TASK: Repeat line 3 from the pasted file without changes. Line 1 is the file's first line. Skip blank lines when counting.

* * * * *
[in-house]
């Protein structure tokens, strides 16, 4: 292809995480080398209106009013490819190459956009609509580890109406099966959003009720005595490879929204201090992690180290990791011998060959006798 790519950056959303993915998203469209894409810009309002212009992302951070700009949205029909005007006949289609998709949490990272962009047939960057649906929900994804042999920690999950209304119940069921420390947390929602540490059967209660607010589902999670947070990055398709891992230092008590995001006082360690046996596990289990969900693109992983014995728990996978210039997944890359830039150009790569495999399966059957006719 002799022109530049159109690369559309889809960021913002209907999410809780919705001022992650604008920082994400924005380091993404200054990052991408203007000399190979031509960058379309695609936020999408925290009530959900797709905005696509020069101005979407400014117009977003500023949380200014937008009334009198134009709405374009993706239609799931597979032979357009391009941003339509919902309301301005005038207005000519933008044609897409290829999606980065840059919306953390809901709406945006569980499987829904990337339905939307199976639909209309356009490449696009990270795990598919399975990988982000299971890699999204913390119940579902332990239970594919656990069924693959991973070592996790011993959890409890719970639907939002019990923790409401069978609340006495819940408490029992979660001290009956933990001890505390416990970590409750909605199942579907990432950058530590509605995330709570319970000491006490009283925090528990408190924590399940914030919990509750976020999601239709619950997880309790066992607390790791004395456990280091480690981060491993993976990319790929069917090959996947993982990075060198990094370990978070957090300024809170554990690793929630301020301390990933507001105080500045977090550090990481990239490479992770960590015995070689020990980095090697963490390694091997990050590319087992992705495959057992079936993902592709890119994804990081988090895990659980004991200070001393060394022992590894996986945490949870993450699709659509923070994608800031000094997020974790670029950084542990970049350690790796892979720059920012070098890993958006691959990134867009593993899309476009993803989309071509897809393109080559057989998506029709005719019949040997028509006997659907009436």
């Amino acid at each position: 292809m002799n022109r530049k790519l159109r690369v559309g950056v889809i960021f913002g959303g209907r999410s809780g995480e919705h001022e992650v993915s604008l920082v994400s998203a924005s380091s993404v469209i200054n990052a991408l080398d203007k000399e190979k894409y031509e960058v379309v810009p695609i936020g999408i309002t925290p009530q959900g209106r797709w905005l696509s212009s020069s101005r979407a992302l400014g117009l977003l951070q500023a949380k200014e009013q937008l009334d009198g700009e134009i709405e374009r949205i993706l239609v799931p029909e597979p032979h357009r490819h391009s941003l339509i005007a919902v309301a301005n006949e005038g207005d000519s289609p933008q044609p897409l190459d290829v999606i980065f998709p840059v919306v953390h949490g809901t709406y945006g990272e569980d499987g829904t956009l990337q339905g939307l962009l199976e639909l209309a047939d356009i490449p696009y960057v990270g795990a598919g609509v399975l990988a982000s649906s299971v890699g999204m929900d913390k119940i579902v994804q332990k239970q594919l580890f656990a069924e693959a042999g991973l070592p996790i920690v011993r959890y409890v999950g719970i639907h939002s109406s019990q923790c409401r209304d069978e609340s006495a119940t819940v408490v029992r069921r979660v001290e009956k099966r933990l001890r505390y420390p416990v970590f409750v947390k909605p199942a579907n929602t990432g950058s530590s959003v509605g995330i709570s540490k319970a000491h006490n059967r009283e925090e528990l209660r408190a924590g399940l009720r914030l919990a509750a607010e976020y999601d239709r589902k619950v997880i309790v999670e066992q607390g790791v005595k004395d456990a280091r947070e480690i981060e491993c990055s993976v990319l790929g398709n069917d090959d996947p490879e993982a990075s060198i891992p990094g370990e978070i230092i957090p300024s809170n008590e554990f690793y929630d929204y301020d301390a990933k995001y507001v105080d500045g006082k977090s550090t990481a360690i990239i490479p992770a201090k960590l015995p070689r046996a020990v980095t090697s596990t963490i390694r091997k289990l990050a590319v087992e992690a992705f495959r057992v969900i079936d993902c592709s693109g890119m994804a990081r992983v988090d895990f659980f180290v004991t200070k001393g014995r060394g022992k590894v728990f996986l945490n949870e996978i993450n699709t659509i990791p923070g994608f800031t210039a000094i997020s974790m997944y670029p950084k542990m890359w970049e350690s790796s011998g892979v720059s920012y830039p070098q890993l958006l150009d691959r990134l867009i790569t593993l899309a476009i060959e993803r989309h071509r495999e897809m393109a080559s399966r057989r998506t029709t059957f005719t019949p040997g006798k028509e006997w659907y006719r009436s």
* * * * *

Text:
């Amino acid at each position: 292809m002799n022109r530049k790519l159109r690369v559309g950056v889809i960021f913002g959303g209907r999410s809780g995480e919705h001022e992650v993915s604008l920082v994400s998203a924005s380091s993404v469209i200054n990052a991408l080398d203007k000399e190979k894409y031509e960058v379309v810009p695609i936020g999408i309002t925290p009530q959900g209106r797709w905005l696509s212009s020069s101005r979407a992302l400014g117009l977003l951070q500023a949380k200014e009013q937008l009334d009198g700009e134009i709405e374009r949205i993706l239609v799931p029909e597979p032979h357009r490819h391009s941003l339509i005007a919902v309301a301005n006949e005038g207005d000519s289609p933008q044609p897409l190459d290829v999606i980065f998709p840059v919306v953390h949490g809901t709406y945006g990272e569980d499987g829904t956009l990337q339905g939307l962009l199976e639909l209309a047939d356009i490449p696009y960057v990270g795990a598919g609509v399975l990988a982000s649906s299971v890699g999204m929900d913390k119940i579902v994804q332990k239970q594919l580890f656990a069924e693959a042999g991973l070592p996790i920690v011993r959890y409890v999950g719970i639907h939002s109406s019990q923790c409401r209304d069978e609340s006495a119940t819940v408490v029992r069921r979660v001290e009956k099966r933990l001890r505390y420390p416990v970590f409750v947390k909605p199942a579907n929602t990432g950058s530590s959003v509605g995330i709570s540490k319970a000491h006490n059967r009283e925090e528990l209660r408190a924590g399940l009720r914030l919990a509750a607010e976020y999601d239709r589902k619950v997880i309790v999670e066992q607390g790791v005595k004395d456990a280091r947070e480690i981060e491993c990055s993976v990319l790929g398709n069917d090959d996947p490879e993982a990075s060198i891992p990094g370990e978070i230092i957090p300024s809170n008590e554990f690793y929630d929204y301020d301390a990933k995001y507001v105080d500045g006082k977090s550090t990481a360690i990239i490479p992770a201090k960590l015995p070689r046996a020990v980095t090697s596990t963490i390694r091997k289990l990050a590319v087992e992690a992705f495959r057992v969900i079936d993902c592709s693109g890119m994804a990081r992983v988090d895990f659980f180290v004991t200070k001393g014995r060394g022992k590894v728990f996986l945490n949870e996978i993450n699709t659509i990791p923070g994608f800031t210039a000094i997020s974790m997944y670029p950084k542990m890359w970049e350690s790796s011998g892979v720059s920012y830039p070098q890993l958006l150009d691959r990134l867009i790569t593993l899309a476009i060959e993803r989309h071509r495999e897809m393109a080559s399966r057989r998506t029709t059957f005719t019949p040997g006798k028509e006997w659907y006719r009436s």